One possible option to eliminate poor coverage, which affects about one fifth of the UK, may include a national roaming plan, where subscribers will be able to switch between operators offering the strongest signal, the government said.

The government said it is keen to have comprehensive mobile coverage across the country to boost productivity and help provide jobs and economic security.

While this makes sense, it is the sort of thing that gives telecoms companies nightmares.

EE, the country’s largest mobile operator, said in a separate statement it does not want to implement national roaming as that would deteriorate network reliability and may also lead to price rises.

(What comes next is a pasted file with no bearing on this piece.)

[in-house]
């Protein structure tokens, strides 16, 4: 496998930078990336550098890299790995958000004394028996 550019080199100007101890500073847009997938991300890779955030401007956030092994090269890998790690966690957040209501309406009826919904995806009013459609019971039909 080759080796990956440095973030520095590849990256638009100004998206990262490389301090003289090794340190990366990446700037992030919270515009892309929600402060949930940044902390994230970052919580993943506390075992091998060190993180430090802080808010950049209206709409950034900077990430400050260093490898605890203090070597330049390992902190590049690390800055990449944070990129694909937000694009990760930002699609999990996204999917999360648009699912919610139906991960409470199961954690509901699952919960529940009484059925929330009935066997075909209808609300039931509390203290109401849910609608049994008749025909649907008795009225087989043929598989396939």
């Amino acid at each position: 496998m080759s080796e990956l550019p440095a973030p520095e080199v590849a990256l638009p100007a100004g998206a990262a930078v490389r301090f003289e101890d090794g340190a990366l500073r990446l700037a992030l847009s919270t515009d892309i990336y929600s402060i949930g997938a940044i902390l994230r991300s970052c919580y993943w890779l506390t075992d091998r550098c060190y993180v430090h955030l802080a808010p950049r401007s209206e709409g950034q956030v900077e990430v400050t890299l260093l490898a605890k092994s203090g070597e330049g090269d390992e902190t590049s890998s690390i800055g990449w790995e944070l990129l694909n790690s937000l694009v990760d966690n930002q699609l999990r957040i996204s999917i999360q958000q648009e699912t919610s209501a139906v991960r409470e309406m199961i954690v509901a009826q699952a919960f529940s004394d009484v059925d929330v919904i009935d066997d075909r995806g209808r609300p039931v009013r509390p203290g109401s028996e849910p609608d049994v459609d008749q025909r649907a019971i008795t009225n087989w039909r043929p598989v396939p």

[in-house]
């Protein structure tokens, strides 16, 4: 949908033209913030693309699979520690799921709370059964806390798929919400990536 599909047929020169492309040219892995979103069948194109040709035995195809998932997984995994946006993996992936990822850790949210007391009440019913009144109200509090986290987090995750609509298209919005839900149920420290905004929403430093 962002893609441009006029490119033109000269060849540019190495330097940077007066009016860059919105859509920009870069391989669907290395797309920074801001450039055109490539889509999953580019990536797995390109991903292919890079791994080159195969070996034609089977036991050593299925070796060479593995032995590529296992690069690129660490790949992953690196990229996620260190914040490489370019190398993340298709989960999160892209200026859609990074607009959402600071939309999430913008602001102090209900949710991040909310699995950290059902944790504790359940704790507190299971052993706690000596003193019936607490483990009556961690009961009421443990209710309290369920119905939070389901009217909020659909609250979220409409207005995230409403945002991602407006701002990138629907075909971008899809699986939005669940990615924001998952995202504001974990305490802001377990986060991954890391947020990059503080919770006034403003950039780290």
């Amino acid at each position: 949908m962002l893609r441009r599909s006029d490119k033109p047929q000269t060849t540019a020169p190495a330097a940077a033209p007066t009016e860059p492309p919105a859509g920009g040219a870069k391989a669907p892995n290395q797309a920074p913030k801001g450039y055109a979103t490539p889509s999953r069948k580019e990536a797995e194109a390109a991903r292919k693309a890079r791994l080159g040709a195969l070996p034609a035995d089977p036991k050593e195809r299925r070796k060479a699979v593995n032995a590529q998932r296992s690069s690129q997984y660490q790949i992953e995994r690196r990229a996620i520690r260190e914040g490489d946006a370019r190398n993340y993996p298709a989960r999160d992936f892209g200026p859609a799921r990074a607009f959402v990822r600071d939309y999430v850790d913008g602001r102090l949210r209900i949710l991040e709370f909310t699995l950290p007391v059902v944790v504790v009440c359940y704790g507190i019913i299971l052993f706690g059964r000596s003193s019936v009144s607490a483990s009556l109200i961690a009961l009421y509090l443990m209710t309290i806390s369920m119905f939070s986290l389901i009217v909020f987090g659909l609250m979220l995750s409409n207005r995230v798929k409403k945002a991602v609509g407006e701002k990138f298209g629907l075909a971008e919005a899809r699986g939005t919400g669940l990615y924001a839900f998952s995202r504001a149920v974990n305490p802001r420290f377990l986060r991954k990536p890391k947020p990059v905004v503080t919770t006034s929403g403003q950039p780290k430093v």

Vodafone agrees saying implementation “would be technically far more complex, slow to implement and would cause serious problems with network resilience”.

However the consultation include infrastructure sharing, allowing mobile networks to put transmitters on each other’s masts, and obliging the networks to cover a certain percentage of the UK.

What might happen is a group of telecoms will finally give in and agree to provide the sort of coverage the government wants.

Security experts rubbish CBS hacking claim

face-palmSecurity experts have poured cold water on CBS hackettes Sharyl Attkisson’s claim that she was being hacked by the government,

In her new book Stonewalled, Attkisson claims that both her personal Apple laptop and a CBS News-issued Toshiba laptop were hacked in late 2012 while she was reporting on the Benghazi terrorist attacks.